People walking all manner of dogs, runners, children playing, families having picnics, students with their books, tennis players: all may be in Kelvingrove Park at the same moment.
Kelvingrove Park, however, can be s a place of quiet in the midst of Glasgow.
The park is big enough so that all these, and you yourself, may find space, and quiet, and at times hardly be aware of anyone else.
Both the quiet and the varied uses would likely make park planners and city officials who worked on the beginnings of this city owned in the mid nineteenth century park happy. One of the ideas then was to provide green space for folk in the west end of Glasgow.
As its green space, pathways, and forested places rise up a hill in the West End, Kelvingrove Park offers that still.
The park sits between the University of Glasgow’s Gilmore Hill campus and business and residential areas along Sauchiehall Street and in the Garnet Hill neighborhood. The paths of the park are often walk or bike ways between those two areas; I’ve certainly taken that route myself.
There are many places in Kelvingrove Park which invite you to linger, though.
The River Kelvin makes its way through the park. Walking along its banks or standing on one of the bridges and watching its flow are peaceful experiences, whether the river is in a fast moving time or at a slower season. You may also get to make the acquaintance of some waterfowl and aquatic life.
Ducks might be the most obvious wildlife you meet in the park.
They are not the only ones, though. You might see grey herons on the water, or rarely, the flash of a kingfisher in the air or a brown trout in the water along the way. On land, grey squirrels, blackbirds, and woodpeckers are among those you may see or hear.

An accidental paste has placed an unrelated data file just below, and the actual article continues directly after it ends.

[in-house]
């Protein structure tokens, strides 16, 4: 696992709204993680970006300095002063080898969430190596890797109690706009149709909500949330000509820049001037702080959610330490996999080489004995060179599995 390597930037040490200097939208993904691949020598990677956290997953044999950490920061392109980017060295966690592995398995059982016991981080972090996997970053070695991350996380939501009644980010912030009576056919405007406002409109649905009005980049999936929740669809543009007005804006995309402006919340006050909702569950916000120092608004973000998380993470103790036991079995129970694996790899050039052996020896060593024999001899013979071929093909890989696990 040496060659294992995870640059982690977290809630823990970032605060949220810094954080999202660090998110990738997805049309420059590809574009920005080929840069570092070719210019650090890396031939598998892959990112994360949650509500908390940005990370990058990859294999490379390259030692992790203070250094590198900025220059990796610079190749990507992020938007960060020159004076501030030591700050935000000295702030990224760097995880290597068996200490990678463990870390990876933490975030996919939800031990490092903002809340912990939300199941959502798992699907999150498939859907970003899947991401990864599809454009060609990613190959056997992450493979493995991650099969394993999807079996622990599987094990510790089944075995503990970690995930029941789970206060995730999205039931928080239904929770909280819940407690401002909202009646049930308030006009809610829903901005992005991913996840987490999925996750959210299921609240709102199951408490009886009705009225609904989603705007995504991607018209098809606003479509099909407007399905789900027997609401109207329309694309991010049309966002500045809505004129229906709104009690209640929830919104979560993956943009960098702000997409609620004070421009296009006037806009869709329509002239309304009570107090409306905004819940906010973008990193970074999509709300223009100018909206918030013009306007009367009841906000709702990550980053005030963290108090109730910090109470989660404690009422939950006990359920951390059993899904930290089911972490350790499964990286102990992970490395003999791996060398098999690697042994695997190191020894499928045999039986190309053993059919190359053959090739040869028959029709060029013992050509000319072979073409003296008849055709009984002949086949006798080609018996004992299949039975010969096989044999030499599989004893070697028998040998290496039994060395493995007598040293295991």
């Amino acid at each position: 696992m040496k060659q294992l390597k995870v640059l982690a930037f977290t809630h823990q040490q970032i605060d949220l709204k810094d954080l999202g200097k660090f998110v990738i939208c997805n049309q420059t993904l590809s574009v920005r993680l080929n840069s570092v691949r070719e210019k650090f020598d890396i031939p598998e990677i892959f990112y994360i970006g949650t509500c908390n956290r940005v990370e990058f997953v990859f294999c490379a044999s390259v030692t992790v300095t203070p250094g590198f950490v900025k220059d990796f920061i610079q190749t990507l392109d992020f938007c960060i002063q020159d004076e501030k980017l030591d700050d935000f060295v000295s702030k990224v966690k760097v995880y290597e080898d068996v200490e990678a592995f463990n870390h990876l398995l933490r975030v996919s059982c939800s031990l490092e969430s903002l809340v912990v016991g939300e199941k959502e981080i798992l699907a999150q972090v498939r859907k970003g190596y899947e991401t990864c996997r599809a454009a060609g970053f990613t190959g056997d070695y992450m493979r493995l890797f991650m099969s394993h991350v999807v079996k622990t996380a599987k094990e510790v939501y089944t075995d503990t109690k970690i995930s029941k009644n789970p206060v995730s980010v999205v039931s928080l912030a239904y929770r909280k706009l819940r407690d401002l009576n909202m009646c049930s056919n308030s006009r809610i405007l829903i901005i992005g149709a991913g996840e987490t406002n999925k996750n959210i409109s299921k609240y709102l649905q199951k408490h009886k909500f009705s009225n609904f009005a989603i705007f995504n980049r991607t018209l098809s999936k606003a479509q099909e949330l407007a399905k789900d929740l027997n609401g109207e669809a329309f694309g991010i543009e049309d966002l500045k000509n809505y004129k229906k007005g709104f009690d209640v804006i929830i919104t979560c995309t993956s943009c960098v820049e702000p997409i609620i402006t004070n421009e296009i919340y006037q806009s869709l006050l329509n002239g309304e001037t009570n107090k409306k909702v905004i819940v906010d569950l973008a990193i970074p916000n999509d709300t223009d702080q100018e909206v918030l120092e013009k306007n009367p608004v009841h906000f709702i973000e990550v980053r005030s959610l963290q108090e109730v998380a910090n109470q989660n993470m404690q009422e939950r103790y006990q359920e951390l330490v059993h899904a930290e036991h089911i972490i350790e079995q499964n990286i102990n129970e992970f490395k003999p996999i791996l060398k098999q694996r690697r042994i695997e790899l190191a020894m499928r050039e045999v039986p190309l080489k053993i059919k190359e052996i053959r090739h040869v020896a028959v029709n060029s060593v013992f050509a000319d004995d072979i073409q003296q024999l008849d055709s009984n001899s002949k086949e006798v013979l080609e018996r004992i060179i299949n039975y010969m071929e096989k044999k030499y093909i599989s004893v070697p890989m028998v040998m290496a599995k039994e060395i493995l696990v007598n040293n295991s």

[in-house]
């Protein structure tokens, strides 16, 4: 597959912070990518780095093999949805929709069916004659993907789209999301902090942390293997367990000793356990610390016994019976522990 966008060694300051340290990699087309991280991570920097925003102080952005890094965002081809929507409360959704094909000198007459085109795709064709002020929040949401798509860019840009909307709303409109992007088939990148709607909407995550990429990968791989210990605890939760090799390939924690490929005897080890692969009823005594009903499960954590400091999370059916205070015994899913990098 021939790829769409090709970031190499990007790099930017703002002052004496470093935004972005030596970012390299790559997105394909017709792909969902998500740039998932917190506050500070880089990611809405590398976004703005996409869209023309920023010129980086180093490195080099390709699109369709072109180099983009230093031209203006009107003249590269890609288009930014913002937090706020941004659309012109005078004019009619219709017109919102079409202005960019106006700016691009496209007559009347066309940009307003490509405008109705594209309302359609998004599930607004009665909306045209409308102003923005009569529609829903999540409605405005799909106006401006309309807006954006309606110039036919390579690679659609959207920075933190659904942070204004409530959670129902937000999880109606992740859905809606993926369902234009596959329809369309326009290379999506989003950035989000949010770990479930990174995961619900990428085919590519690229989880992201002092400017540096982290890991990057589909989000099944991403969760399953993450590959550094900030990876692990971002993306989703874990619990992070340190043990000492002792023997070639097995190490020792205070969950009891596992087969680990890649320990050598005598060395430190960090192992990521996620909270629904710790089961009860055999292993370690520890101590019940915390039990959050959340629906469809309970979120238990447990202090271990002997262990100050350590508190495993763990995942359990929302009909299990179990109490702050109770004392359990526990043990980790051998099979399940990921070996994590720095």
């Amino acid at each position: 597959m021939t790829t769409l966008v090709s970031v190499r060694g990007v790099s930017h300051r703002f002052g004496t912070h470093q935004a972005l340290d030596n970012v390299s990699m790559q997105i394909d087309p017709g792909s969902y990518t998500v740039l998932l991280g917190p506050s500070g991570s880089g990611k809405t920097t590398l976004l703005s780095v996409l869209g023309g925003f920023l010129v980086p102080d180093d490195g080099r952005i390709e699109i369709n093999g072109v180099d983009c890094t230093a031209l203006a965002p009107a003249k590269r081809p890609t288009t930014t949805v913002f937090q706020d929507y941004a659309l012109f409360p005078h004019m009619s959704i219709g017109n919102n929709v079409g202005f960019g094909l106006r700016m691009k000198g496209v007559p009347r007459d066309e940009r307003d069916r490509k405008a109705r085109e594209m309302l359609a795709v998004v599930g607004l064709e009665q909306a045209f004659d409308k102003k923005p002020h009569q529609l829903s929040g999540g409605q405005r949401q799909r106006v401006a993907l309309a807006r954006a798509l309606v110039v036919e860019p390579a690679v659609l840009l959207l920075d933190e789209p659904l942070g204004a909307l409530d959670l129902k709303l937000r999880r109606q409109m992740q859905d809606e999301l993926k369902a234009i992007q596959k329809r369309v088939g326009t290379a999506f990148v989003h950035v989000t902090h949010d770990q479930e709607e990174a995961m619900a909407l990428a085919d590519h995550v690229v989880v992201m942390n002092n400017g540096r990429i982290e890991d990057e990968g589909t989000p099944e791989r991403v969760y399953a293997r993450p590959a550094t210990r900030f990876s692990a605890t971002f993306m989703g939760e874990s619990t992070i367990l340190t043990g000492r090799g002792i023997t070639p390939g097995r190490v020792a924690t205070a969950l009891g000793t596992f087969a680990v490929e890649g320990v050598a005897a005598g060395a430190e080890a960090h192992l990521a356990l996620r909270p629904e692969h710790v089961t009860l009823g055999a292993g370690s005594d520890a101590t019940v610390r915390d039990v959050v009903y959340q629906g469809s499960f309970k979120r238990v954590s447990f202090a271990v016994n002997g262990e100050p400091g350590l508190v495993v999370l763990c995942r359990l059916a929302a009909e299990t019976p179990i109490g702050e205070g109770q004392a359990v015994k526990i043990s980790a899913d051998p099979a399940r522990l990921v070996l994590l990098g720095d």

Kelvingrove Park rises up the contours of a hill.
This means the landscape lends itself to a range of changing views as you walk. Both within the park and what you can see of the surrounding neighborhoods changes as you move along.
Those surrounding neighborhoods include the buildings of the University of Glasgow, Kelvingrove Museum and Art Gallery, the Victorian era residences and offices along the Park Crescent area, and the west end of Sauchiehall Street. Near Sauchiehall Street, there’s the playground and an area for skateboarding, as well as tennis courts.
You can enjoy the views of these, if you choose, and you and your children can play on them, too.There is a bandstand, too, first built in 1924, and sometimes the site of concerts in summer.
The quiet aspects within the park itself are just as much of a draw, however.
Open areas of grass rising up the hill, stands of trees, well maintained pathways, a variety of statues, and the river all have places in the naturally quieter aspects of the park that draw you on.
As you make your way through Kelvingrove Park, you might see such trees as oak, birch, Scots pine, and blue cedar. There are also larch, chestnut, and elm in different areas of the park, and you may also find laurel, dogwood, cherry, and holly.
Along the pathways there are benches to stop and reflect, or have you tea, eat your lunch, take a break from a run, or visit with a friend.
You might also have a seat near one of the varied statues in the park.
There’s a statue of Lord Kelvin, who is quietly reading. When this University of Glasgow scholar of physics was made a peer, he was called after the river which runs nearby. The Stewart Memorial Fountain has carved lions. You might also see a statue of a tigress with her clubs, or the memorial to those who served in the South African wars around the turn of the twentieth century.
There are nature, history, community, and story to explore in Kelvingrove Park.
There is an abundance of quiet in Kelvingrove Park, You might also be fortunate, as I was on winter morning, to come across a bagpiper practicing his or her tunes in the clear air.
I should mention: Kelvingrove Park has appeared in the
Outlander series. Have you recognized it? Hint: it stands in for another park.
Photographs of ducks in the river by Stephen Sweeney. Other photographs by Kerry Dexter. Thank you for respecting copyright.
Consider subscribing to our stories through e mail, and connecting with us through your favorite social networks. You will find links to do that in the sidebar — and while you’re at that social network exploring, we invite you to keep up with our adventures by liking the Perceptive Travel Facebook page.